A key feature of sepsis is hypovolemia due to increased microvascular permeability. It has been suggested that the negative charge of albumin and of the endothelial glycocalyx is important for maintenance of the normally low permeability for albumin. Here we tested the hypothesis that charge effects contribute to the increased permeability in sepsis. Transcapillary escape rate (TER) and initial distribution volume for (125)I-labeled bovine serum albumin (BSA, isoelectric point pH 4.6) and for (131)I-labeled charge modified BSA (cBSA, average isoelectric point, pH 7.1) was measured 3h after sepsis was induced by cecal ligation and incision (CLI) (n=11) and in control animals (n=12). The importance of charge for permeability in sepsis was estimated by comparing the ratio between TER for cBSA and TER for BSA during control conditions to that after CLI. Plasma concentration of the glycocalyx component glycosaminoglycans (GAGs) was measured in separate control and CLI animals. The initial distribution volume for BSA and cBSA in control animals was 38±3ml/kg and 47±4mL/kg and decreased by 17% and 19%, respectively, following CLI. TER for BSA increased from 16.7±4.1% in the controls to 20.1±1.9% following CLI. Corresponding values for cBSA were 26.7±5.6% and 29.8±3.5%, respectively. The ratio between TER for cBSA and TER for BSA was 1.62±0.1 in the control group and 1.49±0.1 following CLI (p<0.05). Plasma GAG concentrations were higher in CLI animals than in the control group. We conclude that CLI induce hypovolemia secondary to increased microvascular permeability. Negative charge contributes to the normally low permeability of albumin and the importance of charge is decreased in early experimental sepsis. The observed charge effects are associated with CLI-induced breakdown of the glycocalyx.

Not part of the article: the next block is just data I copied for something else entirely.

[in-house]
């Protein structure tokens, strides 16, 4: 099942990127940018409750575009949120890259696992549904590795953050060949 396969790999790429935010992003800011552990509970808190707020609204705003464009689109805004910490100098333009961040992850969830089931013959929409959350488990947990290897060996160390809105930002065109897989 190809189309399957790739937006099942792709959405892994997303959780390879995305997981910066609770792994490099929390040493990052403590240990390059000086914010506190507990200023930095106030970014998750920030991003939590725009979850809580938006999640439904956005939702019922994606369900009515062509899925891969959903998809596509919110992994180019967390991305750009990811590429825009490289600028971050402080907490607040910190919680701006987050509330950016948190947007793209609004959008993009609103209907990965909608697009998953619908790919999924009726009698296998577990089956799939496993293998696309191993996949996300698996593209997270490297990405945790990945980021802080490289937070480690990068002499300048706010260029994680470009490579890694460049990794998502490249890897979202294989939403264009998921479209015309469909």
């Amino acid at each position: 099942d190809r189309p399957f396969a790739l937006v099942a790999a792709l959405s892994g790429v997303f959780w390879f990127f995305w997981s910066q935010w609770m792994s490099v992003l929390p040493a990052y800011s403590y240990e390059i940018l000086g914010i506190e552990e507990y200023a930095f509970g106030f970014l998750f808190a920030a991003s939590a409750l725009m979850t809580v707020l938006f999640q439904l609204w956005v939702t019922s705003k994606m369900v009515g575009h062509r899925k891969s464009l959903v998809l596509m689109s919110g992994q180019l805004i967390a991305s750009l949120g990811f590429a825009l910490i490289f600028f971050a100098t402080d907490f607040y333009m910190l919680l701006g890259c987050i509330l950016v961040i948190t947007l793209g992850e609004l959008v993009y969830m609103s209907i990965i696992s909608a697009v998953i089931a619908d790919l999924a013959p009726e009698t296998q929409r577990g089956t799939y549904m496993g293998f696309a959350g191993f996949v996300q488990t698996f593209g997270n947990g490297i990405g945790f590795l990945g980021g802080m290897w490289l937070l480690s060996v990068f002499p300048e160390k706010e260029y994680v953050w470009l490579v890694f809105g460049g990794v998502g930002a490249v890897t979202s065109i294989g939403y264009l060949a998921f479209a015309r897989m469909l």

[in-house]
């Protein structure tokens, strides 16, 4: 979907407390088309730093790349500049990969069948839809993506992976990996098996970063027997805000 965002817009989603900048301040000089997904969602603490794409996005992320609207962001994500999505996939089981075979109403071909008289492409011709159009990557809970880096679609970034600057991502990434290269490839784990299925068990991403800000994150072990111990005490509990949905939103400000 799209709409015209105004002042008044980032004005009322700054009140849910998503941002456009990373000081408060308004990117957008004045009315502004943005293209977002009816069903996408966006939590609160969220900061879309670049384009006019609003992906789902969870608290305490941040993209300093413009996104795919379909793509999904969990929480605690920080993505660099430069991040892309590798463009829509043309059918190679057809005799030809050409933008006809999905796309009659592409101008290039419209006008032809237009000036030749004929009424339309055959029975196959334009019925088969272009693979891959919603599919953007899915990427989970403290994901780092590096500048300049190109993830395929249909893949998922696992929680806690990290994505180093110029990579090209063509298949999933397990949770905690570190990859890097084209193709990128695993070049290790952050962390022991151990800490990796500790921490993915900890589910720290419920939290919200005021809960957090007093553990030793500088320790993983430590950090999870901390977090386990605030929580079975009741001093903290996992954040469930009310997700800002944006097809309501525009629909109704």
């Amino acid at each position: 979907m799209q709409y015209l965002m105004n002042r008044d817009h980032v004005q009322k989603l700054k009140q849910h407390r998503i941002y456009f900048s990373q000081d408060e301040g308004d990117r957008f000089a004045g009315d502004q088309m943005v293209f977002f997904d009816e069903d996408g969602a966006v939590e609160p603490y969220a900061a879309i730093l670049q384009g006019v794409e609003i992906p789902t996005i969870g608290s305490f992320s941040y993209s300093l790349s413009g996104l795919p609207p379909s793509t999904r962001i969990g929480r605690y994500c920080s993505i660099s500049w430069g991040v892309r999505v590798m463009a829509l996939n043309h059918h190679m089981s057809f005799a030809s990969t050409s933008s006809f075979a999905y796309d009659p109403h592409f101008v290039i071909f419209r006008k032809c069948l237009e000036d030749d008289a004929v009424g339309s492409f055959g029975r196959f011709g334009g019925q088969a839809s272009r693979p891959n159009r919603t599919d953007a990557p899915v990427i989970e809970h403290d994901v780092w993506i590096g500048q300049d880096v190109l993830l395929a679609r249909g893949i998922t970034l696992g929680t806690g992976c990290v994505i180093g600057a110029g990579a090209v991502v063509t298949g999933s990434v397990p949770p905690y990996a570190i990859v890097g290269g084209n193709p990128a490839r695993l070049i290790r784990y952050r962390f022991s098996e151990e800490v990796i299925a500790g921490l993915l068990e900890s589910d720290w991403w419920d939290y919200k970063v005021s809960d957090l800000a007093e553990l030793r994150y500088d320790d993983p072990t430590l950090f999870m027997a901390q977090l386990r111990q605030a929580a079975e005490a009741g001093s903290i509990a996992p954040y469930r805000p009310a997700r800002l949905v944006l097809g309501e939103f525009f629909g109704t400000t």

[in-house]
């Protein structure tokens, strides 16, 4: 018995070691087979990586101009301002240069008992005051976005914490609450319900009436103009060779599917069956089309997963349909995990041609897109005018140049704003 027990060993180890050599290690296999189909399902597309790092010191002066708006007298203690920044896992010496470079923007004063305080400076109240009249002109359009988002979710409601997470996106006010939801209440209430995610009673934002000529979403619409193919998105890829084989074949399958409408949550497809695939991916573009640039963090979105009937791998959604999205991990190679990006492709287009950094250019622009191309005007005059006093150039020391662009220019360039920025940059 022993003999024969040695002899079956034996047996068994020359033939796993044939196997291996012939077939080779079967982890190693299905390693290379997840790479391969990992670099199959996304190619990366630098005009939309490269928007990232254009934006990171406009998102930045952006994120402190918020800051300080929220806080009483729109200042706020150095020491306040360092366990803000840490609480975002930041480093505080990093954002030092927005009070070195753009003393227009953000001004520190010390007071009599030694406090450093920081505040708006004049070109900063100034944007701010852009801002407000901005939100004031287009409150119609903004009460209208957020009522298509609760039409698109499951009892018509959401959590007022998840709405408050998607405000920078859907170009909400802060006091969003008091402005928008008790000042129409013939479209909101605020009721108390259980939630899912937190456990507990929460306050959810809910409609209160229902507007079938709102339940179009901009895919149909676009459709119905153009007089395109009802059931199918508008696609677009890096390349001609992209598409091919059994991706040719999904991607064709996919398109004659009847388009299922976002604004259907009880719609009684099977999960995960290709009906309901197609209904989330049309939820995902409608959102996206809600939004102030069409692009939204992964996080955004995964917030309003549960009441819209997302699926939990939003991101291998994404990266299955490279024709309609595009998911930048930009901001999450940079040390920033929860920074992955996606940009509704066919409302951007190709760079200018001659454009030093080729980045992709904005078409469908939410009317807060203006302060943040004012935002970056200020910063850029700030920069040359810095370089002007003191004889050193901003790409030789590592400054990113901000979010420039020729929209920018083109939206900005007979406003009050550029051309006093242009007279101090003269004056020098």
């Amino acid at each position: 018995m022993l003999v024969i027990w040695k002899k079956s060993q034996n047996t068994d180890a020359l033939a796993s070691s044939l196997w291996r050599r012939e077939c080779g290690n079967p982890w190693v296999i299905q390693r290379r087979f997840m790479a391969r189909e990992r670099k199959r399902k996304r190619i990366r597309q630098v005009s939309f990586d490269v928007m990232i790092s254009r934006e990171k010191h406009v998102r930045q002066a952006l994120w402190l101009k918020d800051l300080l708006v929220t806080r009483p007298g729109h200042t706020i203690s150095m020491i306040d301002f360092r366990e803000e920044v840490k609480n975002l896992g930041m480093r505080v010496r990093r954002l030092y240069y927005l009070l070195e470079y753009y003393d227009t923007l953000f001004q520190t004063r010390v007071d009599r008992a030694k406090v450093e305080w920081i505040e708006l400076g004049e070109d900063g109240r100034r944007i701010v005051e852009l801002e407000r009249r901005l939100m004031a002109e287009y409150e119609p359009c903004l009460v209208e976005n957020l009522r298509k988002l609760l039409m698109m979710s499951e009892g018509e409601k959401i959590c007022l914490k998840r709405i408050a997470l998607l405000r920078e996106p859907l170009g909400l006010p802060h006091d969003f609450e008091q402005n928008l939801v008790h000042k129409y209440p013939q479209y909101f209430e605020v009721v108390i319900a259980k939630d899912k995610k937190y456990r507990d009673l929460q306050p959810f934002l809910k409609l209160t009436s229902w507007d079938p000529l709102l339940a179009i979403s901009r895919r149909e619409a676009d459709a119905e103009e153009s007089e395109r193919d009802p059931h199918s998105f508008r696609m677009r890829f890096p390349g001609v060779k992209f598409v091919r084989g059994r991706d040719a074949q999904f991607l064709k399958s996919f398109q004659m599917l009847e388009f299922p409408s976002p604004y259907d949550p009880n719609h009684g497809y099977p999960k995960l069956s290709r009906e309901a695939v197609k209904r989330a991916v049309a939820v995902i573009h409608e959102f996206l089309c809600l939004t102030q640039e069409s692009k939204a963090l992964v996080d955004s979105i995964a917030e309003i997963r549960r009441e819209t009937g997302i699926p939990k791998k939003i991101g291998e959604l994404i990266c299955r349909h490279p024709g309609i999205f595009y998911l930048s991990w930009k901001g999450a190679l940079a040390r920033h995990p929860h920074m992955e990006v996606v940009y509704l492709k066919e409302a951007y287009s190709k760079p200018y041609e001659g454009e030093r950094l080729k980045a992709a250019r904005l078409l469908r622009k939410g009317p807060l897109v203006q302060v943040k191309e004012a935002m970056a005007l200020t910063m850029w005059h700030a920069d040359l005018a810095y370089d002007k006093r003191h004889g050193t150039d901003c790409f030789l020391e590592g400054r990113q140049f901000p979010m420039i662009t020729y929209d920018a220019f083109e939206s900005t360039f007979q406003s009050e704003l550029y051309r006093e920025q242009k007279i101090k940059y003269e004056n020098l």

- Radiology, Nuclear Medicine and Medical Imaging
- Anesthesiology and Intensive Care